|Candidate Resources - Preparing for Your Face-To-Face Interview
The Importance of Body Language During the Interview Process
- A successful interview will start with a firm handshake by a well-dressed candidate. A limp handshake is a strong negative. Anything less than a professional business attire, neat grooming and well shined shoes will surely end the interview quickly. Unless an alternative dress code has been agreed upon.
- Remember to always look the interviewer directly in the eye. Lack of eye contact usually Indicates dishonesty and leads an interview to a quick end.
- Every question should be answered fully, and honestly. But, don't be verbose. If you try to hide anything, or if the interviewer has to dig for answers, you eliminate yourself.
- In the interviewing process, average people talk about themselves. Good people tell you what they have done, and the really special people tell you how well they've done it. The employer simply sits across the desk trying to figure out which one would be his/her best choice for hire.
- Join that very small group that can tell the employer how he can benefit by hiring them. Make a list of all your accomplishments. If you think it's important enough to say "I did that!", write it down. On a one to one ratio, figure out how each accomplishment will benefit your next employer. Commit your list to memory and always keep it current. You will use it every time you interview. You will never get out in the parking lot after an interview and think of something you wish you had said.
- After you finish your accomplishments/benefits list, prepare a list of twenty good job related questions that have nothing to do with money or benefits. Most of the questions will answer themselves in the course of the interview, but if you have it least twenty, you'll have something intelligent left to ask.
- Remember, preparing for an interview is the difference between getting the job, or just getting a "Thank you." So, don't hesitate to ask your recruiter about anything that you don't fully understand.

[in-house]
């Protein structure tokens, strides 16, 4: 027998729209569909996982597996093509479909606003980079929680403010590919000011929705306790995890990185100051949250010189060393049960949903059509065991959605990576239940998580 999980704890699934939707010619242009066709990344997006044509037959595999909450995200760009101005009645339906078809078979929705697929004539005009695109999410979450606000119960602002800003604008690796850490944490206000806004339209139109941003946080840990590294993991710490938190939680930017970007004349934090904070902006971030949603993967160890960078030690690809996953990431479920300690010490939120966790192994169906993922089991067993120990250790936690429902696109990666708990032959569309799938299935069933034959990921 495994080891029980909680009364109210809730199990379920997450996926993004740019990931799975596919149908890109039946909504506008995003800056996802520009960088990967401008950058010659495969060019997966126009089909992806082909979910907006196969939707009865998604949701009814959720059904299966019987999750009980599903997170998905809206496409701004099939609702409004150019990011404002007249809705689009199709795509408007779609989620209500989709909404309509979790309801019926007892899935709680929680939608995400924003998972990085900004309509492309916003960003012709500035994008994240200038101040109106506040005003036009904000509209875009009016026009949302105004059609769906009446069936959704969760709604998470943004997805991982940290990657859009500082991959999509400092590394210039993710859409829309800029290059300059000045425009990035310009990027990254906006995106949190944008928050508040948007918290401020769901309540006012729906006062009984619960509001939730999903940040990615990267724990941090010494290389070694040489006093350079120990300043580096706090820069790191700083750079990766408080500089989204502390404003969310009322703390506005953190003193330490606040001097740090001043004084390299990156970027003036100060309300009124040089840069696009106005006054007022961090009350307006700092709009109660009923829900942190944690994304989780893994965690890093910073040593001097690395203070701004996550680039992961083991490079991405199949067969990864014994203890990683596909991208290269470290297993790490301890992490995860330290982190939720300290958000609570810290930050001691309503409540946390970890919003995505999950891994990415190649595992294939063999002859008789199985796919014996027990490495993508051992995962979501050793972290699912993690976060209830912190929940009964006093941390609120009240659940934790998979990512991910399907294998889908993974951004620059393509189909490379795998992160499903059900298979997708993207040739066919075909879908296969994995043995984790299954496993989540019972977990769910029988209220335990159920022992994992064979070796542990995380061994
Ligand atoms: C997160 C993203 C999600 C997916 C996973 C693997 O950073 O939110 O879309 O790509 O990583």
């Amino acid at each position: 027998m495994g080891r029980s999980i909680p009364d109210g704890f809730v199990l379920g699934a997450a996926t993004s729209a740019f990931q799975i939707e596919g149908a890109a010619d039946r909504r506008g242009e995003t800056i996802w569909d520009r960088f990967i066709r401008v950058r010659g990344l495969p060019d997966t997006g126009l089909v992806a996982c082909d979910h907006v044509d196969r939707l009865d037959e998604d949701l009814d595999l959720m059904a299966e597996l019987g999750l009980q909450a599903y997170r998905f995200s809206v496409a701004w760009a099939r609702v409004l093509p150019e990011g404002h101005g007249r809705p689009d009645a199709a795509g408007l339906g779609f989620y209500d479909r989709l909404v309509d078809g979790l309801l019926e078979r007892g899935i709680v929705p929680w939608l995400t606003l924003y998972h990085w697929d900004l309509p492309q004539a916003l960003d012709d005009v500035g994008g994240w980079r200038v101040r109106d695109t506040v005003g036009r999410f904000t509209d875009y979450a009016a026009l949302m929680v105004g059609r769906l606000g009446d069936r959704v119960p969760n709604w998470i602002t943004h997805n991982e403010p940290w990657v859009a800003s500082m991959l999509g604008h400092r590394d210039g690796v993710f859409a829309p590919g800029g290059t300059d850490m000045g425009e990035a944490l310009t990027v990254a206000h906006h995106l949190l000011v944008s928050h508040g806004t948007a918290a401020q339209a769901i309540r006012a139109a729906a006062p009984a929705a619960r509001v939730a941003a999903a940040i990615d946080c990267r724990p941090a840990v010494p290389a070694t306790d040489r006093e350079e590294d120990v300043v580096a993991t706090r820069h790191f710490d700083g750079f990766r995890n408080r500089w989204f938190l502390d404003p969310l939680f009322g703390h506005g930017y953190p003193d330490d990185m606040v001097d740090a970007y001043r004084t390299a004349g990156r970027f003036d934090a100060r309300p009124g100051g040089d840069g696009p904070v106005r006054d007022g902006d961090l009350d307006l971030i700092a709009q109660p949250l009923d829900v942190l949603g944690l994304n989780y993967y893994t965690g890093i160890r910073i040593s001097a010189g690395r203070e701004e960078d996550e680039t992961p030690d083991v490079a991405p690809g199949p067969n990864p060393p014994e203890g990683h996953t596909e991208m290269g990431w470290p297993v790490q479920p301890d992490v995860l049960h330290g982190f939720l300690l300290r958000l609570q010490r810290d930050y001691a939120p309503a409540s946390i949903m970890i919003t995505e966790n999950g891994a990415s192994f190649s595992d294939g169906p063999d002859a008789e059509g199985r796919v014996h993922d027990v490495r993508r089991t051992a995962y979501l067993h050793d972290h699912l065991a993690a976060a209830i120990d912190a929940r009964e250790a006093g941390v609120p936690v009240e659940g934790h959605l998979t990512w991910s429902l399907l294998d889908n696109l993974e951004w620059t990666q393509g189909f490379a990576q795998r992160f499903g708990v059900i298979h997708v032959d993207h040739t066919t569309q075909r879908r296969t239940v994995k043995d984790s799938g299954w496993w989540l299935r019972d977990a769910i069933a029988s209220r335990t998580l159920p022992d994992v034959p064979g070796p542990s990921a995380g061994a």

- Don't forget to ask for the job if you want it, or for what is the next step in the process.
Opinions are already being formed, even before you say your first word in an interview. By the time the interviewer walks toward you, you are already being judged by your appearance, posture, smile or nervous look.
A study done at UCLA a few years ago revealed that the impact of a performance was based on 7 percent of the words used, 38 percent on voice quality and 55 percent on nonverbal communication.
Look back at speakers or teachers you've listened to. Which ones stand out as memorable? The ones who were more animated and entertaining or the ones who just gave out information? This is not to say you have to entertain the interviewer (no jokes, please), but it does mean the conversation should be more interactive. If you say you are excited about the prospect of working for this company but don't show any enthusiasm, your message will probably fall flat. So smile, gesture once in a while, show some energy and make the experience more pleasurable for both sides.
Nonverbal Pitfalls to Watch For:
Preparing what you have to say is important, but practicing how you will say it is imperative. The nonverbal message can speak louder than the verbal message you are sending.
- The handshake: It's your first encounter with the interviewer. He holds out his or her hand and receives a limp, damp hand in return -- not a very good beginning. Your handshake should be firm -- not bone-crushing -- and your hand should be dry and warm. Try running cold water on your hands when you first arrive at the interview site. Run warm water if your hands tend to be cold. The insides of your wrists are especially sensitive to temperature control.
- Your posture: Stand and sit erect. We're not talking "ramrod" posture, but show some energy and enthusiasm. A slouching posture looks tired and uncaring. Check yourself out in a mirror or on videotape.
- Eye contact: Look the interviewer in the eye. You don't want to stare, as this shows aggression. Occasionally, and nonchalantly, glance at the interviewer's hand as he is speaking. By constantly looking around the room while you are talking, you convey a lack of confidence or discomfort with what is being discussed.
- Your hands: Gesturing or talking with your hands is very natural. Getting carried away with hand gestures can be distracting. Also, avoid touching your mouth while talking. Watch yourself in a mirror while talking on the phone. Chances are you are probably using some of the same gestures in an interview.
- Don't fidget: There is nothing worse than someone playing with his or her hair, clicking a pen top, tapping a foot or unconsciously touching parts of the body.